Yet another aspect that affected me was the trauma of a waking sexuality. I didn't have many friends during adolescence and even fewer I could talk about such matters with. I discovered masturbation by "accident" and having been taught to fear sexuality I was afraid and ashamed of my own nature, particularly the power and strength of my own feelings which overwhelmed me and made it impossible to think. My early experiences of being paralysed by the feeling of being in love made it a repeatedly painful experience.

As the magickal delusion took a grip, under the extreme tension of a series of bad trips, I knew that the only reason it could happen was if I believed it. That was the only reality it could have, and yet I could see it happening and I didn't know how not to believe it.

This is why atheism is such an effective and popular psychological wall. Everyone sees the horror and the madness, amongst which I count the awful harm done by blind adherence to religion. A strong determination not to beleive in any of it is a strong and powerful wall against the madness and the evil it contains. I personally believe atheism is a reasonable response and view on the modern world and I don't blame anyone for thinking like that. Refusing to understand others who think differently, refusing to accept that their beliefs may be rational and reasoned based on their particular experiences and in mocking those beliefs in order to reinforce their own psychological defences, is however an awful aspect of atheism.

I'll recount two of the particular occassions I recall the delusion burying itself deeper in my mind. These are merely a choice selection of a couple of these occasions I remember, perhaps I'll recount the others too at some point. They are forever etched in my memory, no danger of forgetting. They don't paint a particularly flattering picture of me, but then none of that unholy mess does.

In the first incident I was in the room gifted to me by the Buddhist priest I thought was stealing my soul. I was in the thrall of terror, probably high at the time, lying in bed. I felt the horrible tension gripping me as it often did and unable to resist. The pressure tightened inside until I felt it as the shape of a child then an infant within me. The infant too slipped away under the grip of the curse. As it slipped away it occurred to me that this was a curse meaning the taking of my first born child (I had no children then). Naturally I believed that explanation. I suspect that the reality was that the tension, as it cut further into my subconscious memories, followed the shape of my memories of being a child. I have no conscious memories of being a baby though and I have no idea whether that is a plausible idea. I do know it was awful and also that it is gone. In the past.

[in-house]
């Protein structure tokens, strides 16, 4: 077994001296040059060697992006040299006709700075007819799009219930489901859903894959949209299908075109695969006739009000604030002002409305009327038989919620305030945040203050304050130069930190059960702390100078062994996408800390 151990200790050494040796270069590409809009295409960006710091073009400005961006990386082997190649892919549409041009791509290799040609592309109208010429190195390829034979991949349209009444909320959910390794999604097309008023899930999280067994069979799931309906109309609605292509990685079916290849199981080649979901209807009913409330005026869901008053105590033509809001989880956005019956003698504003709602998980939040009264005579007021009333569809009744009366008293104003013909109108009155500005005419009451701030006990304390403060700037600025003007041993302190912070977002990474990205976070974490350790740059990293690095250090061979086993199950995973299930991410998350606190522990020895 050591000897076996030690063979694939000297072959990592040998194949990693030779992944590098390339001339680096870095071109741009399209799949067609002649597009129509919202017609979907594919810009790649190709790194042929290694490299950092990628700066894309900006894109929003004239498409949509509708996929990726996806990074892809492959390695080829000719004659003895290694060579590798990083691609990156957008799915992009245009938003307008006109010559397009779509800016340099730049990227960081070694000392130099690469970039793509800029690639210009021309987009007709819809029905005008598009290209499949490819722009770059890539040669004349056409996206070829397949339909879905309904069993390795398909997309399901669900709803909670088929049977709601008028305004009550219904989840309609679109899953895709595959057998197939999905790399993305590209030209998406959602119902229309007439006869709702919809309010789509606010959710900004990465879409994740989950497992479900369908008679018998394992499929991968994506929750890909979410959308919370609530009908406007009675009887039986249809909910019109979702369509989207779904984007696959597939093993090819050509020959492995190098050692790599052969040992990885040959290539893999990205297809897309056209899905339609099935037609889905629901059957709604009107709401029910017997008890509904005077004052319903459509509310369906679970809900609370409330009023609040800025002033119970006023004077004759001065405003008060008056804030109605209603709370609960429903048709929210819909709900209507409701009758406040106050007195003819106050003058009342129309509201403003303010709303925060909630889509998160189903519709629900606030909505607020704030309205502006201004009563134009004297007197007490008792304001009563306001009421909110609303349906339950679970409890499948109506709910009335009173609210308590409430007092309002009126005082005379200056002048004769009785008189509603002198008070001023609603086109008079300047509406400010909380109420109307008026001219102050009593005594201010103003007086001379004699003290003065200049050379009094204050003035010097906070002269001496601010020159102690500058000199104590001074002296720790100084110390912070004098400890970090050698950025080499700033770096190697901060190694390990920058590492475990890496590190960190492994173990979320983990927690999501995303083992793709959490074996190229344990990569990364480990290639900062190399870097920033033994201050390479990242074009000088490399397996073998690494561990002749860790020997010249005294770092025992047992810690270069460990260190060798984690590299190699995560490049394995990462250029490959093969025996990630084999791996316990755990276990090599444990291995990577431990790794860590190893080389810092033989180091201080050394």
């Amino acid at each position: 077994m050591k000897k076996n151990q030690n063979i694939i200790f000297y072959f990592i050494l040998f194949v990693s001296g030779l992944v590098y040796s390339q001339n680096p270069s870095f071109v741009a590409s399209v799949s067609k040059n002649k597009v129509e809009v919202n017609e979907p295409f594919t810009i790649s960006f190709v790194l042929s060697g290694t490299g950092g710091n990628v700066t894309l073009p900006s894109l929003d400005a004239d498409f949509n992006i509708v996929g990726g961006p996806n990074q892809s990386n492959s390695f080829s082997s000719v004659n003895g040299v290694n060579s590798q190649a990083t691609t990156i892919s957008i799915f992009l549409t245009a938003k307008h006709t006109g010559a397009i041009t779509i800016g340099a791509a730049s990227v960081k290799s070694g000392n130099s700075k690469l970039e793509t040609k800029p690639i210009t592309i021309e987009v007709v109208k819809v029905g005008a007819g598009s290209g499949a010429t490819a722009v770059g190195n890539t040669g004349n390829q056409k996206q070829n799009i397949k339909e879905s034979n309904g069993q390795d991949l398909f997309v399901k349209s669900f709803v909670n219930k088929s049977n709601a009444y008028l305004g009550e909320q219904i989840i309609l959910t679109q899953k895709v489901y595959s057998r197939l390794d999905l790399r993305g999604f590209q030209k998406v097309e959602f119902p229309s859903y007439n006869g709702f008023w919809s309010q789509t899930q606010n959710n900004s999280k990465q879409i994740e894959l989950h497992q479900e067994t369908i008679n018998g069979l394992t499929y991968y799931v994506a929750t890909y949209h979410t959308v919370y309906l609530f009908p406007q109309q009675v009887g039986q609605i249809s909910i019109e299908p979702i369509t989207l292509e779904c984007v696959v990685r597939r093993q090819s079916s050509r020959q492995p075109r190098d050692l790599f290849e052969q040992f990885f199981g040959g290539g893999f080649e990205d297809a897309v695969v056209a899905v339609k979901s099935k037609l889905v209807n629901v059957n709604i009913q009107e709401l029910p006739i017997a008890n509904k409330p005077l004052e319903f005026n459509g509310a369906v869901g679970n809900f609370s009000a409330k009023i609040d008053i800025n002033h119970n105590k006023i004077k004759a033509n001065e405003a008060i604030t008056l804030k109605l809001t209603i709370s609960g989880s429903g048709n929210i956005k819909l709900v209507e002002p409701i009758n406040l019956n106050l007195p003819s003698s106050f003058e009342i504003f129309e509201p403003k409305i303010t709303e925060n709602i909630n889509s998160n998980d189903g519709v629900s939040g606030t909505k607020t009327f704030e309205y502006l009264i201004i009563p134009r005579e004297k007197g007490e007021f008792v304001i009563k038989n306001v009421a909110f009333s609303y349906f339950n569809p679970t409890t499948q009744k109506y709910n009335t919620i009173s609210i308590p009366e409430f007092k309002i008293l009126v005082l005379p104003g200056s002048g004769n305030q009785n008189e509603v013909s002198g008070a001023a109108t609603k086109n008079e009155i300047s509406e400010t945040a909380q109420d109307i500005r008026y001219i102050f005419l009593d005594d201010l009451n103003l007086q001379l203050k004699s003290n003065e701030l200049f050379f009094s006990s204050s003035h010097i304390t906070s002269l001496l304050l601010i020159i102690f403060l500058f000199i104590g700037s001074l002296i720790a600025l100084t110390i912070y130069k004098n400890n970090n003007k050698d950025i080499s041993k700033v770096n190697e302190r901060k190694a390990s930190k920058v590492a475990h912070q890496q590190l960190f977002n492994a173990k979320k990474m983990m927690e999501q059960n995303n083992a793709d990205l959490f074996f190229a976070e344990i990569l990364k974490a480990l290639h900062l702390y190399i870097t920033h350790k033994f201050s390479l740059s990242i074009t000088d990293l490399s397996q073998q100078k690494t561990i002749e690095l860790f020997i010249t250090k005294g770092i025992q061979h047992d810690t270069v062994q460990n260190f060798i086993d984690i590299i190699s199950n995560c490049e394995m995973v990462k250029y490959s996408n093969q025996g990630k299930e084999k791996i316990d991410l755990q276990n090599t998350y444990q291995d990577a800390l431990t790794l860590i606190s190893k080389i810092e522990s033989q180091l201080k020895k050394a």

The second was one of the occasions that I felt subject to magickal attack in the presence of my Buddhist friend and his punk compatriots. I was sitting in a chair in the grip of the paralysing tension, the freeze of the fight, freeze, flee impulse. The other occupants of the room were all knelt on the floor arranging crystals bought in bulk by the priest for the express purpose of magickal warfare and his dream of the time of a new generation of wizards taking over the world. I couldn't speak but sat rigidly still. As they gleefully created a mandala of crystals before me the tension cut deeper and deeper, seemingly pulled in by their mirth and the arrangement of crystals before me. It would be fair to say that it wasn't the most fun way to spend an evening.